The discourse in America about segregation is dishonest. On the surface, we pretend that the values of Brown v. Board of Education have been met, although most of us know in our hearts that the current system of public education betrays those values. In this essay, I reflect on how residual, defacto segregation and the stratified architecture of opportunity in our nation contribute to the achievement gap that has made race-based affirmative action necessary. Despite the Supreme Court's compromise decision in Fisher v. Texas, affirmative action is on life support. As this essay goes to print, the Supreme Court has heard argument, but has not issued a decision in the case of Schuette v. Coalition to Defend Affirmative Action, which challenges the ability of Michigan voters to ban affirmative action. At oral argument, conservative justices seemed inclined to uphold the ban. Conservative opponents will continue to attack the policy in courts and through politics however the Court rules: there will always be another Abigail Fisher. Eight states have banned affirmative action programs: six through ballot measures (California (1996), Washington (1998), Michigan (2006), Nebraska (2008), Arizona (2010), and Oklahoma (2012)); one by executive order (Florida (1999)); and another by legislative act (New Hampshire (2011)).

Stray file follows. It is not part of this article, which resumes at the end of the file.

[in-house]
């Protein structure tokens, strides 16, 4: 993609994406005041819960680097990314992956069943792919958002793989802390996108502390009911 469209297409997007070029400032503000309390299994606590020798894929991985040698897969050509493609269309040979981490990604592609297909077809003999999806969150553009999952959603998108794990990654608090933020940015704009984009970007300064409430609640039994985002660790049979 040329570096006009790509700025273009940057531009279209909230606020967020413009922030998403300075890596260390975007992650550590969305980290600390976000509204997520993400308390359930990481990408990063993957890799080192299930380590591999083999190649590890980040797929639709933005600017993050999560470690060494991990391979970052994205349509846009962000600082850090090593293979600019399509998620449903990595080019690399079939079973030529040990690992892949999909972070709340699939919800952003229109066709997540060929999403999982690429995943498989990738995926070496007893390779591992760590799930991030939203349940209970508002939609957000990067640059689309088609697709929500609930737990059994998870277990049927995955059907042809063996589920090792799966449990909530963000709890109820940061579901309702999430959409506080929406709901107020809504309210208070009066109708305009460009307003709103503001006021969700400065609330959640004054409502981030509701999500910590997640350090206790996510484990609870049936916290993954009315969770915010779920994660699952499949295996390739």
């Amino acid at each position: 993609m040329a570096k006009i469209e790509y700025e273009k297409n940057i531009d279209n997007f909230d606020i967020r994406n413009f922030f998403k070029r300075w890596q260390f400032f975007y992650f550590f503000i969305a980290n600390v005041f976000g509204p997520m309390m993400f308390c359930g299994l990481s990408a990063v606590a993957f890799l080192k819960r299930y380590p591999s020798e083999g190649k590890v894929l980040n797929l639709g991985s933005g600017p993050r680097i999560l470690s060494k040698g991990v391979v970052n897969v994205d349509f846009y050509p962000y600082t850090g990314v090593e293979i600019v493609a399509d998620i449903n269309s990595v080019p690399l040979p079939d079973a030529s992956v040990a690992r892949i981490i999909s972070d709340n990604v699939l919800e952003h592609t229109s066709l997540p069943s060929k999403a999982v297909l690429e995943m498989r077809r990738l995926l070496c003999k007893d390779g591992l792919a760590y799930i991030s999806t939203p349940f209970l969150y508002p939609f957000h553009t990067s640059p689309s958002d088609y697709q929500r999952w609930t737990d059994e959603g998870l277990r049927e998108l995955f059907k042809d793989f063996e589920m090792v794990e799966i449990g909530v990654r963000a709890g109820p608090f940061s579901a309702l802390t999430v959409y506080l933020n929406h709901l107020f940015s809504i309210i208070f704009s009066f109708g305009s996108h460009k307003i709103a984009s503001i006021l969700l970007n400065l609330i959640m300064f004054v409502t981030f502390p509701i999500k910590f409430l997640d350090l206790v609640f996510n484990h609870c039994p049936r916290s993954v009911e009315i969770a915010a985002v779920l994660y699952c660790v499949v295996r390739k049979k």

47 U. Mich. J.L. Reform 935-965
Scholarly Commons Citation
Cashin, Sheryll, "Place, Not Race: Affirmative Action and the Geography of Educational Opportunity" (2014). Georgetown Law Faculty Publications and Other Works. Paper 1695.